When it comes to mobile processors, cores matter. At least that’s what can be gleaned from AnTuTu’s semi-annual report, which shows the octa-core Samsung Exynos 5410 processor taking the top spot over Qualcomm’s(s qcom) quad-core Snapdragon 600.
If you’ve ever benchmarked your phone before, then chances are you’re already familiar with AnTuTu, which has become an industry standard for evaluating hardware performance. And twice a year, AnTuTu compiles all of its user-submitted tests and data to show the top-performing hardware out there, as well as the most popular devices by region.
So far this year, between January 1 – June 30, the highest performance levels were seen by the global version of the Samsung Galaxy S 4, which is powered by Samsung’s octa-core Exynos 5410 processor. The Exynos splits the work in half, using a 1.2GHz quad-core Cortex A7 chip to handle smaller background tasks, and a 1.6GHz quad-core Cortex A15 chip for all the heavy lifting. This is really more like two separate quad-core processors than a true octa-core chip, since they don’t work in tandem, but semantics aside, the numbers show that this is the fastest chipset out there.
Coming in at a close second was, surprise, another Samsung Galaxy S 4. But this time it was the quad-core version we’ve seen released in the U.S. Powered by Qualcomm’s 1.9GHz quad-core Snapdragon 600 processor, the results came pretty close to matching the performance standard set by the Exynos. Rounding out the top three is the Xiaomi MI 2S from China.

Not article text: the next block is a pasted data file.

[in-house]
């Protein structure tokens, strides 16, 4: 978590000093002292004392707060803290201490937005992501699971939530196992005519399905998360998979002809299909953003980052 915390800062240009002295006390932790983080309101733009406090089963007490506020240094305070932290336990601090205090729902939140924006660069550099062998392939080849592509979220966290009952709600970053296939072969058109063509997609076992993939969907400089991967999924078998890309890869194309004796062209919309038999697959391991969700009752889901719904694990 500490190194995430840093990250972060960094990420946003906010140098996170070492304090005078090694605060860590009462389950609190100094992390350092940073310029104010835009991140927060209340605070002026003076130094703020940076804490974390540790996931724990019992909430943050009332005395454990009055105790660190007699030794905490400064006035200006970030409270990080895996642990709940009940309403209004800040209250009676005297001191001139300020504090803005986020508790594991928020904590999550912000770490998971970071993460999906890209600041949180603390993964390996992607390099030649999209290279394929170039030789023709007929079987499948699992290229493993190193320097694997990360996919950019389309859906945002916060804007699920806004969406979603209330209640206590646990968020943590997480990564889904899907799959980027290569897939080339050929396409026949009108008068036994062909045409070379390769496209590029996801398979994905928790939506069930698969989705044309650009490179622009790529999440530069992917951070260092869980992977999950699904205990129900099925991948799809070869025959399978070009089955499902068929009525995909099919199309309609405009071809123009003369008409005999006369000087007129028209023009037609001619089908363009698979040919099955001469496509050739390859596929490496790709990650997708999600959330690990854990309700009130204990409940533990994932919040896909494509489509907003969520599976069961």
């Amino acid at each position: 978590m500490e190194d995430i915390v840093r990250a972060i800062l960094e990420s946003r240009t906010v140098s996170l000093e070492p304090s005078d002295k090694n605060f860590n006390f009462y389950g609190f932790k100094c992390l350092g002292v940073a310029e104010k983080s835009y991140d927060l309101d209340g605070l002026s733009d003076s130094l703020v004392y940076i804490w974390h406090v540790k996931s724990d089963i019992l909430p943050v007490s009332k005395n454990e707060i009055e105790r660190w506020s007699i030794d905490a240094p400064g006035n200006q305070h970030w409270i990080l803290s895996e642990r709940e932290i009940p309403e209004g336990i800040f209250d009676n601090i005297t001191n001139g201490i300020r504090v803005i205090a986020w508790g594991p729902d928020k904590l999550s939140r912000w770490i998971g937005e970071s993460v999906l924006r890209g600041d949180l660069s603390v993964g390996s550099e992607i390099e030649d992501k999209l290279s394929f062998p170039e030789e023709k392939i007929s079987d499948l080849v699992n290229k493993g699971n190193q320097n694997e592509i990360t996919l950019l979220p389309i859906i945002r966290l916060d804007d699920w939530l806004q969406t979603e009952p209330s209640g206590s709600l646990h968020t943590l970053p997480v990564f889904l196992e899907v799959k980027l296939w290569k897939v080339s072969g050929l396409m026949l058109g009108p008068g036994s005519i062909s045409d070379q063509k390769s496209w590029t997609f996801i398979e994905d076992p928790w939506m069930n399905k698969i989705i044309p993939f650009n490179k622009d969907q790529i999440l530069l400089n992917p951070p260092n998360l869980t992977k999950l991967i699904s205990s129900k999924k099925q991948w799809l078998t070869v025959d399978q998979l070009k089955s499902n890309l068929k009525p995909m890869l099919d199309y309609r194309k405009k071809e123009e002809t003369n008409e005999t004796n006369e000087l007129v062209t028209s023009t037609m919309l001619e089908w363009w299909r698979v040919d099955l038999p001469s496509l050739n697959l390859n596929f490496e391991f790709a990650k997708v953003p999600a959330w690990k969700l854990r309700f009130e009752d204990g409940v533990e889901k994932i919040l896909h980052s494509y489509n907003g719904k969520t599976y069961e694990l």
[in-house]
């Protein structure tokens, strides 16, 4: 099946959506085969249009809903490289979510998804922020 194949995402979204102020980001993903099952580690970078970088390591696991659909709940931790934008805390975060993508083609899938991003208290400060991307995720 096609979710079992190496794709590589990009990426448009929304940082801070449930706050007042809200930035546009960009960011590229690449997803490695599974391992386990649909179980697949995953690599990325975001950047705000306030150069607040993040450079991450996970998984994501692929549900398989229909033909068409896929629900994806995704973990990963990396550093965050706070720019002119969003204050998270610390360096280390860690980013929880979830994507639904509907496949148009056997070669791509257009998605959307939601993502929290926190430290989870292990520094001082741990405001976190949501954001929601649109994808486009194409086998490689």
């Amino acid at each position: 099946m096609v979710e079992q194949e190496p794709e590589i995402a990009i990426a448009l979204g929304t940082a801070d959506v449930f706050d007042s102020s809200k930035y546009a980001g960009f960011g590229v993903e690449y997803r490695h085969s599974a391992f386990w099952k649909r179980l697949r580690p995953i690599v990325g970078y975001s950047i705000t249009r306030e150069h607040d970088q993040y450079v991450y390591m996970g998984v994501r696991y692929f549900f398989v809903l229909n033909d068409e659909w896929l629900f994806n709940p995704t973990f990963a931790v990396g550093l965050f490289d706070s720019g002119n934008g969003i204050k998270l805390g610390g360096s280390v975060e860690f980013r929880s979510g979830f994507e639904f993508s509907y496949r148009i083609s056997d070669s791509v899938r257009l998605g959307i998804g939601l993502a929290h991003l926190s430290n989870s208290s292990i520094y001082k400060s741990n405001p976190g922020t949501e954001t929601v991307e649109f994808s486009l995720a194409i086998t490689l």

Is this unequivocal proof that the more cores you have the better off you are? No. Generally speaking, software has to be optimized to take advantage of the hardware. Still, a little extra muscle can’t hurt.
And no matter which version you have, according to the results you should be in pretty good shape if you carry a Galaxy S 4. It’ll be interesting to see how these results change in the second half of the year, with more octa-core chips undoubtedly on the horizon and Qualcomm expected to release its next-generation Snapdragon 800 processor in devices like the LG G2.
Chart image from AnTuTu Labs.